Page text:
I recently shared on this platform how the demand for more and more toys by children is every parent’s dilemma.
Reflecting on how I can go about addressing this aspect as a parent, it got me thinking about how and when one can instill the virtue of gratitude in their children. So, I got digging into the available literature and asked a few parents on how one can instill gratitude.
I was surprised to learn that children as young as 15 to 18 months can begin to grasp concepts that lead to gratitude. Apparently, at that age, infants start to understand that they are dependent that Mum and Dad do things for them. In other words, toddlers comprehend that they are separate human beings from their parents, and that Mum and Dad often perform actions to make them happy, even if they can’t articulate their appreciation.
In addition, I learnt that by age 2 or 3, children can talk about being thankful for specific objects, pets, and people.
“When my daughter Annie was 2, our family would go around the dinner table each night and say one thing we were thankful for,” says Dora, a mother. “Annie wasn’t particularly verbal, but when it was her turn, she would point her finger at every person – she was grateful for us!”
And by age 4, children can understand being thankful, not only for material things like toys, but for acts of kindness, love, and care they receive from others. Since good manners and gratitude overlap, the starting point for instilling gratitude could be fostering good manners.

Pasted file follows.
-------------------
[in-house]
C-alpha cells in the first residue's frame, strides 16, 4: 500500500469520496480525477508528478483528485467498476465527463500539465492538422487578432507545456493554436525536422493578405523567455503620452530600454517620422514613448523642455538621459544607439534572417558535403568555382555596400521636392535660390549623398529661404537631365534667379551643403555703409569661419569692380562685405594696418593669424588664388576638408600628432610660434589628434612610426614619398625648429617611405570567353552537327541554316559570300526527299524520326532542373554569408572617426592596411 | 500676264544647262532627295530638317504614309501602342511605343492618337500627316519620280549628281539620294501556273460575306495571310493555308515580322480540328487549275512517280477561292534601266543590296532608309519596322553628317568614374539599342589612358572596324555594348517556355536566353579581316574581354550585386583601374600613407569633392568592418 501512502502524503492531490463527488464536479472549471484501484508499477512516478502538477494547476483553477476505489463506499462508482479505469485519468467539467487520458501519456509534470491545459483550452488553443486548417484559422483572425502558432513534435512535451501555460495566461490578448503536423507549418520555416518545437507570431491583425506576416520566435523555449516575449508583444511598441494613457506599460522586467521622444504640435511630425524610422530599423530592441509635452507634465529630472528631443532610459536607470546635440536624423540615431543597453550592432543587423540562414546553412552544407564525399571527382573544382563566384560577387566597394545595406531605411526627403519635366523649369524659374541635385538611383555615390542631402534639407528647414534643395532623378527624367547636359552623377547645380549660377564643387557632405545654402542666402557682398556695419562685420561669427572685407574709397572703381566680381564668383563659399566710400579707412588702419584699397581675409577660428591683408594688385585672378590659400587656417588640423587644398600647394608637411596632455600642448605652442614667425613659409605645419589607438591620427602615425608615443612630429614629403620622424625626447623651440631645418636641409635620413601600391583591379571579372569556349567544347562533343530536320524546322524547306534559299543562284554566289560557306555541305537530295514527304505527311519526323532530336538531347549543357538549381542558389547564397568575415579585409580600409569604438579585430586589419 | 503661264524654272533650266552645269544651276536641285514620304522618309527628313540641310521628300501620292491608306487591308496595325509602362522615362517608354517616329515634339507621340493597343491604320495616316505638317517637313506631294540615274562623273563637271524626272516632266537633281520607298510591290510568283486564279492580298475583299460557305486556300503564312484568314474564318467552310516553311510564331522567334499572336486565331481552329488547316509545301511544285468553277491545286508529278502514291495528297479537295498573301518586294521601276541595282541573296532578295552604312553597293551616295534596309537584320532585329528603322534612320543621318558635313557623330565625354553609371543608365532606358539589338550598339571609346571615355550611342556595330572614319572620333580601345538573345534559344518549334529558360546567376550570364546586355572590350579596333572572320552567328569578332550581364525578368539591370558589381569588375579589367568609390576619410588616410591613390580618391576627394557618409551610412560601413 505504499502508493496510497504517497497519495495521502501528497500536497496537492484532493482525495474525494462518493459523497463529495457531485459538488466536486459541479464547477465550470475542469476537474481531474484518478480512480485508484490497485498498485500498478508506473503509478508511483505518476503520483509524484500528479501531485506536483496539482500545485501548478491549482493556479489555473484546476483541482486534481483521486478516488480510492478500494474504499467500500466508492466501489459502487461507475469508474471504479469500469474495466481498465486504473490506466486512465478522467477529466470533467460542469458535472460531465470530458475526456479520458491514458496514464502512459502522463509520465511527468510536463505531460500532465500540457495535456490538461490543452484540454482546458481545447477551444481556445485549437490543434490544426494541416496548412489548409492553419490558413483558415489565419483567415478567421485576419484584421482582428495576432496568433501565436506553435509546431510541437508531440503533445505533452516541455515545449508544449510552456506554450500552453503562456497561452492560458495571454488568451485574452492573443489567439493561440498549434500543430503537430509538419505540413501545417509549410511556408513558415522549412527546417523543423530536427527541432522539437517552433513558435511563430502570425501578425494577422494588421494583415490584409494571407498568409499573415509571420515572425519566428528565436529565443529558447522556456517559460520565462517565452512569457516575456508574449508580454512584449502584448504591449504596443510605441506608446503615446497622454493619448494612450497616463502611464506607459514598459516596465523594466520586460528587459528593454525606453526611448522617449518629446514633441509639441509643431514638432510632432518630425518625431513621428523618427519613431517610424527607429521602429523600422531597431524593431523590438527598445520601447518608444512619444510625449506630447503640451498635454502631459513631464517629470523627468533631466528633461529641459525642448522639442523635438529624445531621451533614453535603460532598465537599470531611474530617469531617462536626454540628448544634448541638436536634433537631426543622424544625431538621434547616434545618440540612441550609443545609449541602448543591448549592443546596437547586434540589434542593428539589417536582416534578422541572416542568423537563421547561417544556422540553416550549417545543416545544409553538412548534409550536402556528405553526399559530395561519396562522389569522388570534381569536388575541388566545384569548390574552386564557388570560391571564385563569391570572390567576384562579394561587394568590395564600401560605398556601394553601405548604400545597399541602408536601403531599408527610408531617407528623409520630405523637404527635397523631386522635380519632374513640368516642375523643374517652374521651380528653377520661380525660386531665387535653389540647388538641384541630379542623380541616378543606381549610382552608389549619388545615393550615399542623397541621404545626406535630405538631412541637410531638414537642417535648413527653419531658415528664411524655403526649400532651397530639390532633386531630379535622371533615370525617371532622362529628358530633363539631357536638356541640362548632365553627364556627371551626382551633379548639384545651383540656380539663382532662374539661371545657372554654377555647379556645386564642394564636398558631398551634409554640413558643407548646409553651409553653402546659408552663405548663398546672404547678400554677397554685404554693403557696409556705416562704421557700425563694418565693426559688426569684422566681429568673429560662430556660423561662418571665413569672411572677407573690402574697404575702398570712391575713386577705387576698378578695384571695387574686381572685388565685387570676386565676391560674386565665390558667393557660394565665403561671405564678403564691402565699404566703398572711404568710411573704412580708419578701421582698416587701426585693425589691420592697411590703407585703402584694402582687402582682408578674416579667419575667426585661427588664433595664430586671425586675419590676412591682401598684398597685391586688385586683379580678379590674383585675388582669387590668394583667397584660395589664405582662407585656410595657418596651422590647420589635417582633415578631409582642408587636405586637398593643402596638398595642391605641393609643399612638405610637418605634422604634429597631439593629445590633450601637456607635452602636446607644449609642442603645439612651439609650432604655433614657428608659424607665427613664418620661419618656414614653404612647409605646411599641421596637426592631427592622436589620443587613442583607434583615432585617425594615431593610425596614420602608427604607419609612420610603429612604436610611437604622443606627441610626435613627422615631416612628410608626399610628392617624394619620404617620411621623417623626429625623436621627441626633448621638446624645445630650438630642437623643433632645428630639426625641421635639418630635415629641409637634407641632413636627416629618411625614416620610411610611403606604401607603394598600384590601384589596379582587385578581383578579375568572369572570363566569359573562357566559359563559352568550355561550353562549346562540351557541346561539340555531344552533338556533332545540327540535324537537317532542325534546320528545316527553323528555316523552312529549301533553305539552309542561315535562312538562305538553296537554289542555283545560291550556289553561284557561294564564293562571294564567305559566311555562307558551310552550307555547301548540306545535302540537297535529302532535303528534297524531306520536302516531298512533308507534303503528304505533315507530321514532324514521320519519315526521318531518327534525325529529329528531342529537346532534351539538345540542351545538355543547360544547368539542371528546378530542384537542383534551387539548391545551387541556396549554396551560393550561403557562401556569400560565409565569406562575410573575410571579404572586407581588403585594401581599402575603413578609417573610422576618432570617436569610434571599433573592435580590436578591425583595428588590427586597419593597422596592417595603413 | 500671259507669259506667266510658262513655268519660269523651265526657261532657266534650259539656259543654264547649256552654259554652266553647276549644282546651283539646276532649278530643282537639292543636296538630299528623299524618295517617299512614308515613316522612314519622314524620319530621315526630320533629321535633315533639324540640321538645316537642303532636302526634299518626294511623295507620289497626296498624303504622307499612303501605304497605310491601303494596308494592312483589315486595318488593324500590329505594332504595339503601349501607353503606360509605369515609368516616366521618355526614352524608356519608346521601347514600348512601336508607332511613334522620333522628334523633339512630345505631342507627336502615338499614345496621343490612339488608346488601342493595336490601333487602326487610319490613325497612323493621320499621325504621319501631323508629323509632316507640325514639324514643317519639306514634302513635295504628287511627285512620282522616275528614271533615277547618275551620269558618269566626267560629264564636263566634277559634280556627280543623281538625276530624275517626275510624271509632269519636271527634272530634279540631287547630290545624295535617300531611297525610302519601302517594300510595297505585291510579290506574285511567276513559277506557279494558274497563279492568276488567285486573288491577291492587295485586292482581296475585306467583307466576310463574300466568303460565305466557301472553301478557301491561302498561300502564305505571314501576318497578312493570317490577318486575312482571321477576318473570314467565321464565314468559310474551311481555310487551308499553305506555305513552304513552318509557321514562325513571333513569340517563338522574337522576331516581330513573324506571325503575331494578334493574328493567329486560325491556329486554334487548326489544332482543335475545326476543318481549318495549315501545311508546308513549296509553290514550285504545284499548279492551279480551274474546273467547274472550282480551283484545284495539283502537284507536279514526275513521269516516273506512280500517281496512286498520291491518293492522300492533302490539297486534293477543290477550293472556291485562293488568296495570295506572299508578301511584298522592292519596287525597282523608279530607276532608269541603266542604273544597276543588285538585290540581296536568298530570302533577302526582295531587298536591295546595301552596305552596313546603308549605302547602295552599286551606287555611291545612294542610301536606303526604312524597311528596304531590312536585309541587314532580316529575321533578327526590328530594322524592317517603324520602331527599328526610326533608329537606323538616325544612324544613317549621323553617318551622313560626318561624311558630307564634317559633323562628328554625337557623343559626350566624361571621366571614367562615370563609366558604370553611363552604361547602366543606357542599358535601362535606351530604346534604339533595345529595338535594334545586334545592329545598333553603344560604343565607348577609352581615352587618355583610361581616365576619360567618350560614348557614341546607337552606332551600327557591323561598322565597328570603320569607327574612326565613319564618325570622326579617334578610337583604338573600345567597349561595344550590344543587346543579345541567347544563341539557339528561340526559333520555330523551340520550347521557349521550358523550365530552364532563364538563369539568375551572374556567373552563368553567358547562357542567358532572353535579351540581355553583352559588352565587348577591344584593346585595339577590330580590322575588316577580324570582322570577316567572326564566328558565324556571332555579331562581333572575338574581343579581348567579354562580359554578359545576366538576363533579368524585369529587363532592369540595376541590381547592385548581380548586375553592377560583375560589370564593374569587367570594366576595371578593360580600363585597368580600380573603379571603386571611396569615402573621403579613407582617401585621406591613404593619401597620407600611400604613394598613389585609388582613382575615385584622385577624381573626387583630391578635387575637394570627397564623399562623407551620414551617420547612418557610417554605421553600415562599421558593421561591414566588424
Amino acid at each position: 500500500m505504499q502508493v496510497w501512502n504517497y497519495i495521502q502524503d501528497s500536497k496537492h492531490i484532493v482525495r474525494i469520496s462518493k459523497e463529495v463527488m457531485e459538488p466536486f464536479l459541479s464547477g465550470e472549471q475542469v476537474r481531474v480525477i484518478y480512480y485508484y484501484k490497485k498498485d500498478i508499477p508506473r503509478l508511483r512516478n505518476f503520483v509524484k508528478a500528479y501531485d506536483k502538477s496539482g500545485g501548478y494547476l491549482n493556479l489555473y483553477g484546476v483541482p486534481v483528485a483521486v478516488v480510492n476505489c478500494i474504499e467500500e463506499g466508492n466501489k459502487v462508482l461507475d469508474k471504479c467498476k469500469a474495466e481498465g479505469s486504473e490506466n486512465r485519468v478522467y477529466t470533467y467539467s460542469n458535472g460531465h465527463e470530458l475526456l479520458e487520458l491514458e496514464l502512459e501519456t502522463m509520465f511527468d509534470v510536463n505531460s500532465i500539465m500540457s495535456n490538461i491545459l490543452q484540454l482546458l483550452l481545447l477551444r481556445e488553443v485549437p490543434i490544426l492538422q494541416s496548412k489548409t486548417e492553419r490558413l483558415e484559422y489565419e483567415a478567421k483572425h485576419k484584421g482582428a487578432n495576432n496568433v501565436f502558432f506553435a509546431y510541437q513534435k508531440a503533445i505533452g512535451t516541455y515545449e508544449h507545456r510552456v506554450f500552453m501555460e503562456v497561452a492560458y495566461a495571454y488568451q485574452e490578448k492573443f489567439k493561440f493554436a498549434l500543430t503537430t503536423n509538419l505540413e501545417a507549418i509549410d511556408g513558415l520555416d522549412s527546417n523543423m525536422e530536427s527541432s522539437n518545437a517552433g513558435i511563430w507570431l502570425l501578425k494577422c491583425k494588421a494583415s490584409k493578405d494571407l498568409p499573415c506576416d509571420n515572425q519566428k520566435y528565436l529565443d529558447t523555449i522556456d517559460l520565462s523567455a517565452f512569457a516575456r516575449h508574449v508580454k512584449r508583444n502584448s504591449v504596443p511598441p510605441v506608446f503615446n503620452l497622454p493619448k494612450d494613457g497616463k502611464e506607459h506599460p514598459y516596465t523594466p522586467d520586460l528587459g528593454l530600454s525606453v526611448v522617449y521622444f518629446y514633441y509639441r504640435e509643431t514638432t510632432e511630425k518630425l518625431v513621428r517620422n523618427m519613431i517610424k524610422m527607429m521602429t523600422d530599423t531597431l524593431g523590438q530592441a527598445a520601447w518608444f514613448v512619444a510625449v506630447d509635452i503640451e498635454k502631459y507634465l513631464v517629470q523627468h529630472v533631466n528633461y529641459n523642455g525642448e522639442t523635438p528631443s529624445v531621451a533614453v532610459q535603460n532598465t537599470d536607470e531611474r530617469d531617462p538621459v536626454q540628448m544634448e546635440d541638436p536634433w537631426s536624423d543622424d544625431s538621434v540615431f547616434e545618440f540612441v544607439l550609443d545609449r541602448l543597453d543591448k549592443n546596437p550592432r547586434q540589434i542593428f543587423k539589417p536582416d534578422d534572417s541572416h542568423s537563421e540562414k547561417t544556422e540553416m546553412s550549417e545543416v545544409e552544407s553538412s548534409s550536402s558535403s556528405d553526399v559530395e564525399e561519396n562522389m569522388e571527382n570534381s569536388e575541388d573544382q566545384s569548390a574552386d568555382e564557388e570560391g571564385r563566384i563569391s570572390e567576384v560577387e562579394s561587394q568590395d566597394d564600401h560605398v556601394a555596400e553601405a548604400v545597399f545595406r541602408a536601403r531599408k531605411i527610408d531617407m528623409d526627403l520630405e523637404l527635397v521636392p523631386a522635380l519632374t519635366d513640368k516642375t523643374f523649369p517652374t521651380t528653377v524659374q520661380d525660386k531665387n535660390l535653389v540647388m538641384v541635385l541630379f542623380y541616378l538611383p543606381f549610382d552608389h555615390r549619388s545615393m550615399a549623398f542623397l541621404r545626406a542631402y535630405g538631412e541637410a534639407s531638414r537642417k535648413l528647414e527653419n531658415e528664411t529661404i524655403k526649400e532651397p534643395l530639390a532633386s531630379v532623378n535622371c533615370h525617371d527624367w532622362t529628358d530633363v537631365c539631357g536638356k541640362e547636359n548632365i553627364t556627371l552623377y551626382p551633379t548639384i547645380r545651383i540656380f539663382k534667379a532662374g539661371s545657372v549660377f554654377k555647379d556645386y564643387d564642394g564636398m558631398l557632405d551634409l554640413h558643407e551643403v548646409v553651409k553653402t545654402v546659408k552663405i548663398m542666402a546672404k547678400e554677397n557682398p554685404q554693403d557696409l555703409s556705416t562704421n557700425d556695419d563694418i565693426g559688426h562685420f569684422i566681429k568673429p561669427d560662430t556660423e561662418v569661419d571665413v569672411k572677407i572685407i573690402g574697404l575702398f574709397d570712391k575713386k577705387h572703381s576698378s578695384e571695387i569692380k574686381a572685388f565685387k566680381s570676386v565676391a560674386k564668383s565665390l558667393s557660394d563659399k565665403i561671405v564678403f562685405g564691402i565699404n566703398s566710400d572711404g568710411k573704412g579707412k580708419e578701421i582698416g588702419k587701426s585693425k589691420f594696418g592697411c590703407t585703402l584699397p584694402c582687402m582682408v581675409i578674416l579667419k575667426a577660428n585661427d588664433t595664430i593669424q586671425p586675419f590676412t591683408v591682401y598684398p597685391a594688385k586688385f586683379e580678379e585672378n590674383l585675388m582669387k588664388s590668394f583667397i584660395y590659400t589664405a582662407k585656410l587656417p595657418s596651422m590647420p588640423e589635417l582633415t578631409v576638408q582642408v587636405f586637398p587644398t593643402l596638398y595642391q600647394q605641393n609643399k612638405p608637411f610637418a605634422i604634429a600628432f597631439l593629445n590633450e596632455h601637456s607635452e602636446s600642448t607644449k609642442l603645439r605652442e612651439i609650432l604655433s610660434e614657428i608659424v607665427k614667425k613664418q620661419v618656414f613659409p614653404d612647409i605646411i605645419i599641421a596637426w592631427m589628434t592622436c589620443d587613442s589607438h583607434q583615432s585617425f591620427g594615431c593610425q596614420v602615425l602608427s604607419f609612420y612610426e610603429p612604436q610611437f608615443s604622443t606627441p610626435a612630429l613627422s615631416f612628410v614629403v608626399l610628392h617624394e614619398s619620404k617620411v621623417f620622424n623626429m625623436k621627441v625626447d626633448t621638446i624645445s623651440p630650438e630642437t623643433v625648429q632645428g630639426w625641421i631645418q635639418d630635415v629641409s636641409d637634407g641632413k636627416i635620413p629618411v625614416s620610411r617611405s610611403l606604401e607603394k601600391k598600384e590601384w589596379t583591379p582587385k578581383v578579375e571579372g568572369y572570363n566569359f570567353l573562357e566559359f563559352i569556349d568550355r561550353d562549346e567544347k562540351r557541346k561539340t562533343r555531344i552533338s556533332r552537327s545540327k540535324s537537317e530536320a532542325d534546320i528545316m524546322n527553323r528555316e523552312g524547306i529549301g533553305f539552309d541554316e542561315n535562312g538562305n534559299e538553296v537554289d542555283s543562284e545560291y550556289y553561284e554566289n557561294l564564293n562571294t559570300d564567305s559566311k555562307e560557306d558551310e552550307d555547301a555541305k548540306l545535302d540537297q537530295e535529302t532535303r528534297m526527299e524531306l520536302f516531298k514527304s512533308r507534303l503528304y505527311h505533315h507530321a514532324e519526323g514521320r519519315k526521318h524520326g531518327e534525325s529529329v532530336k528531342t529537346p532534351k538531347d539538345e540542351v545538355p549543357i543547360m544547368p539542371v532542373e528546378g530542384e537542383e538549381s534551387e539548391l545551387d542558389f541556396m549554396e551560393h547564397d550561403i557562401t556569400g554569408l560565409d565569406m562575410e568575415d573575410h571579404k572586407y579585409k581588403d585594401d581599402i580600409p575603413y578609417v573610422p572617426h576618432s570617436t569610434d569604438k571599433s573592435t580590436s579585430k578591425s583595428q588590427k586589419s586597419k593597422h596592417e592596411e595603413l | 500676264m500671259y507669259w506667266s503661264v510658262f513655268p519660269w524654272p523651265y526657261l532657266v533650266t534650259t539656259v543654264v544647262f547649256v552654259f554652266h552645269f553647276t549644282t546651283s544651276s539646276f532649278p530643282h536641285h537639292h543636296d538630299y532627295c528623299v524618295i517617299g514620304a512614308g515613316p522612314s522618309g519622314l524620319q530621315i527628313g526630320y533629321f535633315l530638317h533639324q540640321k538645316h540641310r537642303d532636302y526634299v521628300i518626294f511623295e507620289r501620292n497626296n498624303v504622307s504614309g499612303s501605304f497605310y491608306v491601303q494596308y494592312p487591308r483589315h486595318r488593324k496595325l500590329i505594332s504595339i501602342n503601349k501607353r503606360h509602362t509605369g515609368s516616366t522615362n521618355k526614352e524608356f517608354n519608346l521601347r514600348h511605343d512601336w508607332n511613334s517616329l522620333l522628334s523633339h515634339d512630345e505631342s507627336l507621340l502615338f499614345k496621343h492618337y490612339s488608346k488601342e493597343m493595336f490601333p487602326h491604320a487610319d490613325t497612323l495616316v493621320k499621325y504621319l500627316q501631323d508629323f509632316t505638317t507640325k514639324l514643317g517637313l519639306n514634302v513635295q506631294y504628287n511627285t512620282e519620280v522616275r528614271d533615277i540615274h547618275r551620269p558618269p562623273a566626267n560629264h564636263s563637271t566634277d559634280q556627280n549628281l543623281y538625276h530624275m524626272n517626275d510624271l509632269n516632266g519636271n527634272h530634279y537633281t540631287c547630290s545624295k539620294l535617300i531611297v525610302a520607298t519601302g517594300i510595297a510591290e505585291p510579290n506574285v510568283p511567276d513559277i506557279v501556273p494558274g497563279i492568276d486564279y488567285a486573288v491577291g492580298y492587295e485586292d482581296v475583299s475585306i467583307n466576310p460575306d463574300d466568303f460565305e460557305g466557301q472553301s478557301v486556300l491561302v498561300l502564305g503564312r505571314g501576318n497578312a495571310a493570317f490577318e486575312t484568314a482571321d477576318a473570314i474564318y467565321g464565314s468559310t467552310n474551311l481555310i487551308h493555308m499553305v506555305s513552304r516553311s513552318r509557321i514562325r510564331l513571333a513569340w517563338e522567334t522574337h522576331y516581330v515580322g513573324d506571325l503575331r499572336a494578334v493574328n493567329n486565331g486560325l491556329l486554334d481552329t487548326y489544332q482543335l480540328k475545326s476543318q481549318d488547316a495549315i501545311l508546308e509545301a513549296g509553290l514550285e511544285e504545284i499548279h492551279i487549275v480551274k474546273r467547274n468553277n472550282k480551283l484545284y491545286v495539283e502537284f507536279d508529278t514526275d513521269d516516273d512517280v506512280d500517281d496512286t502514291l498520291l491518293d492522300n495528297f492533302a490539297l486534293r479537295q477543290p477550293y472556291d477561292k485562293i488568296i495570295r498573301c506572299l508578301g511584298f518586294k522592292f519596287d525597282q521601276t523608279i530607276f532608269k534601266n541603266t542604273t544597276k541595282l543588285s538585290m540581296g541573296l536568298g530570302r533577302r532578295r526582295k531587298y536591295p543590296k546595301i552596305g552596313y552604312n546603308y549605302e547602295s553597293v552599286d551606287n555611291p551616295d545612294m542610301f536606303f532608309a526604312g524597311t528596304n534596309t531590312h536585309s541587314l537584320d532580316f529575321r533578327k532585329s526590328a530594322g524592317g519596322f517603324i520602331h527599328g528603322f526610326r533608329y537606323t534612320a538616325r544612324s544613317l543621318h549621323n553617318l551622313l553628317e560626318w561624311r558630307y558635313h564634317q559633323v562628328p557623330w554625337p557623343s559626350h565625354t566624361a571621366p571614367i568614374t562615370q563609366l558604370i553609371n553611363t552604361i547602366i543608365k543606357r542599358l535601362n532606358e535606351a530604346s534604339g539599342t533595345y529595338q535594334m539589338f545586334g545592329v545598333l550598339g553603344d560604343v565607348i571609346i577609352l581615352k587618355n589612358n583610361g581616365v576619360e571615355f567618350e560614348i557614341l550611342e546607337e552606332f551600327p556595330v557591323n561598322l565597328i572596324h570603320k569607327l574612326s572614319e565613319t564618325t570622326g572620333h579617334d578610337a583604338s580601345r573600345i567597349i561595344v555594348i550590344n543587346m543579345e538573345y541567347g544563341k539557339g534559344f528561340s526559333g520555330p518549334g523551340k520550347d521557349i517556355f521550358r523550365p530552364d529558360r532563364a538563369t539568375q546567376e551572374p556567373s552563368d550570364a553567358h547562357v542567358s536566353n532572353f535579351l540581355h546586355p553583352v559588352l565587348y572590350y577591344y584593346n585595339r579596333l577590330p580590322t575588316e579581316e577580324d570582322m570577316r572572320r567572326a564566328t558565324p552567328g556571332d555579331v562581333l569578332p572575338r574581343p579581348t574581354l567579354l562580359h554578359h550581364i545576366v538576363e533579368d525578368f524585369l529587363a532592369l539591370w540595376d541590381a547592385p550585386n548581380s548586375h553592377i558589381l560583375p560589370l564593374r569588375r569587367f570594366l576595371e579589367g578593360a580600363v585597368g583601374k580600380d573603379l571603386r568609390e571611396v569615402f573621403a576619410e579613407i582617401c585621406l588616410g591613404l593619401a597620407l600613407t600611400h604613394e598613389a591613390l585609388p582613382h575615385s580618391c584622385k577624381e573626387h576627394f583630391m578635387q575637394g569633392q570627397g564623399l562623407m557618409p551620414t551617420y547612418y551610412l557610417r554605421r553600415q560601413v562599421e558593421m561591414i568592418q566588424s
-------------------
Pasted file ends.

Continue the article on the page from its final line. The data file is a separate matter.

And since children imitate their parents in every way, I think if we are using words such as ‘Please’ and ‘Thank you’ when we talk to them, that can be a good beginning. So, beyond the words, I have begun integrating gratitude in my daily conversation from appreciation of mundane things such as “I am so happy when you listen!” or “Thank you so much for cleaning up yourself.”
I believe if we reinforce an idea frequently, it is more likely to stick.
Some suggestions which I have received, and which I am yet to have a go at, are picking a ‘Thanking’ part of the day. Two old-fashioned, tried-and-true ideas: make saying what good things happened today part of the dinnertime conversation, or bedtime prayers part of our nightly routine.
The other is to find a goodwill project in which the children can actively participate in helping someone else, even if it is as simple as visiting an orphanage in the neighbourhood and sharing a few material things.
Such an activity would be in a bid to encourage generosity. I frequently donate toys and clothes to less fortunate kids, but I have not been doing it jointly with the children. When our children see us giving to others, it may inspire them to go through their own closets and give something special to one in need, as well.
Ultimately, I am learning that I must practise saying “No.” Of course kids ask for toys, video games, and gorillos – sometimes on an hourly basis. It is difficult, if not impossible, to feel grateful when your every whim is granted.
Saying ‘No’ a lot makes saying ‘Yes’ that much sweeter. And while I don’t expect that gratitude will develop overnight – as it requires weeks, months, even years of reinforcement, I do hope that the effort will be rewarding.
Source : The Observer